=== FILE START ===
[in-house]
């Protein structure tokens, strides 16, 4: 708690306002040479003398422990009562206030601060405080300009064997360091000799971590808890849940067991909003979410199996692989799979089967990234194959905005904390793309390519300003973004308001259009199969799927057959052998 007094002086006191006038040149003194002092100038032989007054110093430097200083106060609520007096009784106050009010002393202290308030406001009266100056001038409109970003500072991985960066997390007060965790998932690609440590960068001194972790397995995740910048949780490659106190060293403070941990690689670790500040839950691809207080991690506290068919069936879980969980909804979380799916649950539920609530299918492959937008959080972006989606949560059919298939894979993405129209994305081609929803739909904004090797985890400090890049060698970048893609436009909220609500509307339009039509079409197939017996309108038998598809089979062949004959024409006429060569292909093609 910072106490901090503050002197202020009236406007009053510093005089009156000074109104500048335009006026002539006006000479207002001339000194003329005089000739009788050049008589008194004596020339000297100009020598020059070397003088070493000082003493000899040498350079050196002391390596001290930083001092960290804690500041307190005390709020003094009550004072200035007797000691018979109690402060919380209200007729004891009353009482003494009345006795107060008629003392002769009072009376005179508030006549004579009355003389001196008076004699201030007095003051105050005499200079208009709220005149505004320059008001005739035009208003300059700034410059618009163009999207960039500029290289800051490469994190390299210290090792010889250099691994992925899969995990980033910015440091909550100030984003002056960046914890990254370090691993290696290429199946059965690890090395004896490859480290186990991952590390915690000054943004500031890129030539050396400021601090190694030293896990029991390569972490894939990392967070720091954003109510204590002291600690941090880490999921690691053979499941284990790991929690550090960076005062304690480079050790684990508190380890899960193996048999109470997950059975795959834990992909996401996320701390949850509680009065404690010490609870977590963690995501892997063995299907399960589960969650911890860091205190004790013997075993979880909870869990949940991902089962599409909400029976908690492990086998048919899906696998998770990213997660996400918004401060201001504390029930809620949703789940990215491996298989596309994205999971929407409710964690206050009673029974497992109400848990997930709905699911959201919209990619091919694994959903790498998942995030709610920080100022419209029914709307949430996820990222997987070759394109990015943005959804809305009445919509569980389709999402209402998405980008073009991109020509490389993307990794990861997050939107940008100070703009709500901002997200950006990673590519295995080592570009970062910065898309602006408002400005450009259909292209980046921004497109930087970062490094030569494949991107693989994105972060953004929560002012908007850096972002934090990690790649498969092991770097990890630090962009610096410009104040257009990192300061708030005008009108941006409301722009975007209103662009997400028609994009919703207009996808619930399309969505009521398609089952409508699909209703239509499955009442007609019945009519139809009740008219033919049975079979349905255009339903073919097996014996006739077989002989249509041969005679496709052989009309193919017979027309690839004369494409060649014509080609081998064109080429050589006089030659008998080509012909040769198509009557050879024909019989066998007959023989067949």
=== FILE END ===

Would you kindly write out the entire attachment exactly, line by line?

[in-house]
């Protein structure tokens, strides 16, 4: 708690306002040479003398422990009562206030601060405080300009064997360091000799971590808890849940067991909003979410199996692989799979089967990234194959905005904390793309390519300003973004308001259009199969799927057959052998 007094002086006191006038040149003194002092100038032989007054110093430097200083106060609520007096009784106050009010002393202290308030406001009266100056001038409109970003500072991985960066997390007060965790998932690609440590960068001194972790397995995740910048949780490659106190060293403070941990690689670790500040839950691809207080991690506290068919069936879980969980909804979380799916649950539920609530299918492959937008959080972006989606949560059919298939894979993405129209994305081609929803739909904004090797985890400090890049060698970048893609436009909220609500509307339009039509079409197939017996309108038998598809089979062949004959024409006429060569292909093609 910072106490901090503050002197202020009236406007009053510093005089009156000074109104500048335009006026002539006006000479207002001339000194003329005089000739009788050049008589008194004596020339000297100009020598020059070397003088070493000082003493000899040498350079050196002391390596001290930083001092960290804690500041307190005390709020003094009550004072200035007797000691018979109690402060919380209200007729004891009353009482003494009345006795107060008629003392002769009072009376005179508030006549004579009355003389001196008076004699201030007095003051105050005499200079208009709220005149505004320059008001005739035009208003300059700034410059618009163009999207960039500029290289800051490469994190390299210290090792010889250099691994992925899969995990980033910015440091909550100030984003002056960046914890990254370090691993290696290429199946059965690890090395004896490859480290186990991952590390915690000054943004500031890129030539050396400021601090190694030293896990029991390569972490894939990392967070720091954003109510204590002291600690941090880490999921690691053979499941284990790991929690550090960076005062304690480079050790684990508190380890899960193996048999109470997950059975795959834990992909996401996320701390949850509680009065404690010490609870977590963690995501892997063995299907399960589960969650911890860091205190004790013997075993979880909870869990949940991902089962599409909400029976908690492990086998048919899906696998998770990213997660996400918004401060201001504390029930809620949703789940990215491996298989596309994205999971929407409710964690206050009673029974497992109400848990997930709905699911959201919209990619091919694994959903790498998942995030709610920080100022419209029914709307949430996820990222997987070759394109990015943005959804809305009445919509569980389709999402209402998405980008073009991109020509490389993307990794990861997050939107940008100070703009709500901002997200950006990673590519295995080592570009970062910065898309602006408002400005450009259909292209980046921004497109930087970062490094030569494949991107693989994105972060953004929560002012908007850096972002934090990690790649498969092991770097990890630090962009610096410009104040257009990192300061708030005008009108941006409301722009975007209103662009997400028609994009919703207009996808619930399309969505009521398609089952409508699909209703239509499955009442007609019945009519139809009740008219033919049975079979349905255009339903073919097996014996006739077989002989249509041969005679496709052989009309193919017979027309690839004369494409060649014509080609081998064109080429050589006089030659008998080509012909040769198509009557050879024909019989066998007959023989067949």